Increased exposure at the elite level makes it harder for athletes to come out, believes pioneering W Series driver Sarah Moore.
The Yorkshire native sped into the history books in the opening race of the 2021 W Series at Austria's Red Bull Ring last Saturday, becoming the first openly LGBTQ+ driver to stand on a podium during a Grand Prix weekend.
Moore, 27, sporting a new crowd-funded helmet splashed with a rainbow, whizzed across the finish line in her Tatuus F3 T-318 to claim P2 in 32:08.544.
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Her Pride Month achievement capped off an historic week in which Las Vegas Raiders' Carl Nassib became the first active NFL player to come out.
"I don't know for what reason but it seems to be harder for the men to feel comfortable coming out," said the Racing Pride driver ambassador. "For me it was relatively easy.
"My family and my friends especially were very supportive. But I just still think it's tricky for women as well.
"It all depends on who you've got around you and the support you've got around you. I think when you get to a certain level within sport, if you've got to a high level within sport before coming out, then I think that makes it trickier.
"Because I think if you come out at a lower level and everyone already knows you're out, you kind of work your way through the top that way. It's a little bit easier, people seem to be more accepting.
"I think it is difficult for everyone across the board, but for whatever reason it does seem to be that little bit trickier for the men."
The W Series covers almost all costs for its drivers but helmets are one of the few exceptions.
As part of a landmark partnership, the sophomore season of the all-female single-seater's calendar consists of eight F1 support races.
Moore, whose driver coaching business dried up over lockdown, couldn't afford the recommended helmet spec for the new circuits so she turned to the internet for help.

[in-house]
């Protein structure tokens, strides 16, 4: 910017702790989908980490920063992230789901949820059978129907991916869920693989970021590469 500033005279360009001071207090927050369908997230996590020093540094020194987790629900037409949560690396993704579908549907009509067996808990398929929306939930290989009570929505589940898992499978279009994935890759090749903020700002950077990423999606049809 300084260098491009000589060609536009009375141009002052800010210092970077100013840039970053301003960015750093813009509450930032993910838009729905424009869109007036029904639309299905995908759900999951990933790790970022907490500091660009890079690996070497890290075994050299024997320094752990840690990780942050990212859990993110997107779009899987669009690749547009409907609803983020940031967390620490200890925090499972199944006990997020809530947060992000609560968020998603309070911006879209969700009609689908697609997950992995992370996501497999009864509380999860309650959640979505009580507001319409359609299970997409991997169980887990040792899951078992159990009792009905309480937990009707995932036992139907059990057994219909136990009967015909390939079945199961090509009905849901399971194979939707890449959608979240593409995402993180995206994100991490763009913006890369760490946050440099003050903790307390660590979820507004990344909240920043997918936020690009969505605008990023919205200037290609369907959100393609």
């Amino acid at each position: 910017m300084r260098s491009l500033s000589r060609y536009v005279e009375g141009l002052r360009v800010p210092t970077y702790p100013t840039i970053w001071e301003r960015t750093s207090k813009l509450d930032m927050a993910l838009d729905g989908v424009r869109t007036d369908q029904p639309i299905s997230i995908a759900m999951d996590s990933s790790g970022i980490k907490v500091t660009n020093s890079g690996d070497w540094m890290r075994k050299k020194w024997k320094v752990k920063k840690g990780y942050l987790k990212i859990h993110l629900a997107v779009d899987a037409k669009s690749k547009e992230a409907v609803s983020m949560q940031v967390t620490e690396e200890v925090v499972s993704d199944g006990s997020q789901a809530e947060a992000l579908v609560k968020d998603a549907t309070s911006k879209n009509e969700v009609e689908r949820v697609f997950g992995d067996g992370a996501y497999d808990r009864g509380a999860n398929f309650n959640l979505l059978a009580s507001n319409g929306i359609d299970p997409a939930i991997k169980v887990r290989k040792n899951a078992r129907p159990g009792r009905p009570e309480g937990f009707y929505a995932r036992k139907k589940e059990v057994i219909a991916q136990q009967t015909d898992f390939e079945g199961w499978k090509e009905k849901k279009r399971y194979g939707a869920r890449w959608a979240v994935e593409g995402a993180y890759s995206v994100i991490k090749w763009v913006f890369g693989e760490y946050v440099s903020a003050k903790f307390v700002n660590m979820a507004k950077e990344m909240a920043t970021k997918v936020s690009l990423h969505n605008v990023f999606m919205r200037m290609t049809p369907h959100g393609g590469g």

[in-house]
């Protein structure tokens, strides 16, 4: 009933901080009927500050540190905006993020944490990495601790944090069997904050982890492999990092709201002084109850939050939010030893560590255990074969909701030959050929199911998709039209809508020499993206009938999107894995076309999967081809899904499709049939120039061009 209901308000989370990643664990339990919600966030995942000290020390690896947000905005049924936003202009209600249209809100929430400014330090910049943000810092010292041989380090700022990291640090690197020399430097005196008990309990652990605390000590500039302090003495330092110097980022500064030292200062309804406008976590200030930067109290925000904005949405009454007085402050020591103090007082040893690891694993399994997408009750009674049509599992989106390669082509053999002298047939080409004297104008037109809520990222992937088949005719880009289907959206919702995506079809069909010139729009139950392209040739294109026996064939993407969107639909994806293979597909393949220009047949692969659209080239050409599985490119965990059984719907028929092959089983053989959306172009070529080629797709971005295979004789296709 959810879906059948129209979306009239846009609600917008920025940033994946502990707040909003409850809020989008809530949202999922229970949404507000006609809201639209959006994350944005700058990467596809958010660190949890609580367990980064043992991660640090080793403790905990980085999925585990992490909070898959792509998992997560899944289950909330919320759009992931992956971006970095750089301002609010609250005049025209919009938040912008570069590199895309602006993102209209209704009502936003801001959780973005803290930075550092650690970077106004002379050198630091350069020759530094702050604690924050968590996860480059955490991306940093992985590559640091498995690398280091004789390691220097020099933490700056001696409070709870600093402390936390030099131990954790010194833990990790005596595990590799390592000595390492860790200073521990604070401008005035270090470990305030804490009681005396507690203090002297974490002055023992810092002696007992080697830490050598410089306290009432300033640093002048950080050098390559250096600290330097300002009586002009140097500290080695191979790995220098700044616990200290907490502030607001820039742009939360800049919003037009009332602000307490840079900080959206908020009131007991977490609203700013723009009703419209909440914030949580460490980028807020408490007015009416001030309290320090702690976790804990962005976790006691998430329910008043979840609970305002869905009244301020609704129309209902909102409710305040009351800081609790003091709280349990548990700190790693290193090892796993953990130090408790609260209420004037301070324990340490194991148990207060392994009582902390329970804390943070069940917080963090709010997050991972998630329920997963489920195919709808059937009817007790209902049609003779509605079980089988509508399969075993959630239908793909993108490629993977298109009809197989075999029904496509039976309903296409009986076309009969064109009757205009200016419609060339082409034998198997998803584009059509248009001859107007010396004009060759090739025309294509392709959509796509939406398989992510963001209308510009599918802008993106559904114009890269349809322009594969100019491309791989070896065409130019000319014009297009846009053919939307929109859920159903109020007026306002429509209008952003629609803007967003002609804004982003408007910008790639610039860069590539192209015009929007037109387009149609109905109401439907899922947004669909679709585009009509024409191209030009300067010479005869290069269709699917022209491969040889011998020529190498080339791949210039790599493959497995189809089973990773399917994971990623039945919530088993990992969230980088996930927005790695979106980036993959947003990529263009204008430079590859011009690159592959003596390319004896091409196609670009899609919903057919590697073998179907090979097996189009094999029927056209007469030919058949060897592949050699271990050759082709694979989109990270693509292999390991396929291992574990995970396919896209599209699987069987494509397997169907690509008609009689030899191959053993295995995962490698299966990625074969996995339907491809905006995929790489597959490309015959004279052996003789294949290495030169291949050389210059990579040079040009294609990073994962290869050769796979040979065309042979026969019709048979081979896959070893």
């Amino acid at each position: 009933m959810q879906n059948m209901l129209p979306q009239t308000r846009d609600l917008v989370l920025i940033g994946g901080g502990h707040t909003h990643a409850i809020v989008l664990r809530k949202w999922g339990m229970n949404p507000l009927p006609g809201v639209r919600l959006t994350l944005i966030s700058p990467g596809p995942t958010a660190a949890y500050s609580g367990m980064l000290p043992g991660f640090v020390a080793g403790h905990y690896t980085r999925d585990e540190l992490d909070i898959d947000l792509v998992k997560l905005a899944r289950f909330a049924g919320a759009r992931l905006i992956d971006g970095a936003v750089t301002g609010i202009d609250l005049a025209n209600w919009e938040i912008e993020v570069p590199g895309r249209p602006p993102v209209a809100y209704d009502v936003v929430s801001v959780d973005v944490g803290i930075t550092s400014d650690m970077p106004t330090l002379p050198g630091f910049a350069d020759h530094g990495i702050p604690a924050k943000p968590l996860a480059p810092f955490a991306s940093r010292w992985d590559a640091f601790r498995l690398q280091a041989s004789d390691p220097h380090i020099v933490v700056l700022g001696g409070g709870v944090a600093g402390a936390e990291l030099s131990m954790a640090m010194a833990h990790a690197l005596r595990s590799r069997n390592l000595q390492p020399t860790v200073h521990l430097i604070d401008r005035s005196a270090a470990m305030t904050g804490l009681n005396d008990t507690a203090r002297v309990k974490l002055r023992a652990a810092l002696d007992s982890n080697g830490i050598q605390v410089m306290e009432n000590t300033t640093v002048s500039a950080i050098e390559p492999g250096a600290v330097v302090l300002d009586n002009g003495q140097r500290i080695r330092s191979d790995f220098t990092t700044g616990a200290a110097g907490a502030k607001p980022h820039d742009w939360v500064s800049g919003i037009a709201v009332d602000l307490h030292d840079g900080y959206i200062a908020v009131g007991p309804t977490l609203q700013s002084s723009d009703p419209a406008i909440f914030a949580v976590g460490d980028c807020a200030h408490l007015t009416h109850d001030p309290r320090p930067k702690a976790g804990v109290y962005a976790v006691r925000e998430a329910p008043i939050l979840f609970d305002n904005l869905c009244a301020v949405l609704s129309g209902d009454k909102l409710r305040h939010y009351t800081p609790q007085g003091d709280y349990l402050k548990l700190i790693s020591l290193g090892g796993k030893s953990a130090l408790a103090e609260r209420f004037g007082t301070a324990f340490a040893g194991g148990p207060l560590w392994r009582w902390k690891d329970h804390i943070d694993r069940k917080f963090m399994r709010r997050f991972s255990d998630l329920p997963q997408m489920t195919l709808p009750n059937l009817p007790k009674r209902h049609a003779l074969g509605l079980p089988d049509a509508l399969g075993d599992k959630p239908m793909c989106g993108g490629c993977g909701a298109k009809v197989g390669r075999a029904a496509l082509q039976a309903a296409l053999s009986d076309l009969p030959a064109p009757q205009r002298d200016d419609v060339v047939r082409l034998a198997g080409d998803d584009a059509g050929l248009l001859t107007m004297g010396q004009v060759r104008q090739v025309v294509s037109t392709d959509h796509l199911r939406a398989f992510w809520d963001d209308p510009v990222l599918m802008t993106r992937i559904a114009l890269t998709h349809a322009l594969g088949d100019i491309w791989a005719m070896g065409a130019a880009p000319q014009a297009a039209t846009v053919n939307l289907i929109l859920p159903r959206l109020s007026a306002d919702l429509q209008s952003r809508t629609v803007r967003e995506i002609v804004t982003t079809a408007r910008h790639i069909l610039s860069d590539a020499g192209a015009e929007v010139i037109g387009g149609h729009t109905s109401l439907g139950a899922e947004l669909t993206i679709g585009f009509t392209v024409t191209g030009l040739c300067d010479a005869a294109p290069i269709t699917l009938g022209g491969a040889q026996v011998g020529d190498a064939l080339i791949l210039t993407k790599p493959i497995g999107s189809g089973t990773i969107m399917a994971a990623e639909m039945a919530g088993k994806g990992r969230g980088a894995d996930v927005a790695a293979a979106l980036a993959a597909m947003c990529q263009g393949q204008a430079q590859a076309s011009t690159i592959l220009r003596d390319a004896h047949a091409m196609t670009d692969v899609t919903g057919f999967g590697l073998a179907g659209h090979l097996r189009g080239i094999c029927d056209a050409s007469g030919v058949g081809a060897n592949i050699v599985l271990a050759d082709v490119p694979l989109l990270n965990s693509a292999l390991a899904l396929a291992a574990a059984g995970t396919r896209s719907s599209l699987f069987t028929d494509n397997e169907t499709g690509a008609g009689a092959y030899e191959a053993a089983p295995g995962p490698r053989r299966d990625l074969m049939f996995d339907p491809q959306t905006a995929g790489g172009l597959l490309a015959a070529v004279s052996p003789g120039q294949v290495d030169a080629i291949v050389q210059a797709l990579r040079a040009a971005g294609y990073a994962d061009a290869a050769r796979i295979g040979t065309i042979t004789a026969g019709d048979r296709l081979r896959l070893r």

Support flooded in, with 156 donors raising Â£3823, enabling Moore to buy the equipment she needed.
Her Stilo helmet features an unmissable rainbow across the top and back, flanked by cartoons of an elephant and a white tiger â€” the former representing Moore's mum and the latter a nod to her fiancÃ©e, Carla.
"I'd be lying if I said I didn't shed a few tears when I opened it," she said.
"After that qualifying, to put it on, on the front row of the grid, it means a lot to me, and I think it will mean a lot to people who got involved."
And to make history in the new lid?
"It just makes it more special for me, it just makes that helmet, that special design worth it."
The W Series was originally due to open in France, but F1 calendar shuffling resulted in back-to-back Red Bull Ring races to begin the 2021 campaign.
Most drivers on the grid, said Moore, have never raced on any of the marquee tracks.
Practice sessions and qualifying both take place on the Friday before Saturday's race, so with limited time to familiarise themselves with the circuit, the Austrian double-header offers drivers a rare chance to re-strategize.
Moore's success last weekend - she finished seven tenths of a second behind leader Alice Powell - leaves her unsure of whether that will ultimately help or hurt her on Saturday.
She said: "I think I kind of outdid myself in all fairness, that's a good thing, it's given me a lot of confidence going ahead.
"Obviously the pace was very close, so if I can keep where I'm at now I think it's quite hard to improve massively around here, but if I can improve a little bit I think I'll be around where I am now.
"If I'm around there, keeping consistency, then that's the key."
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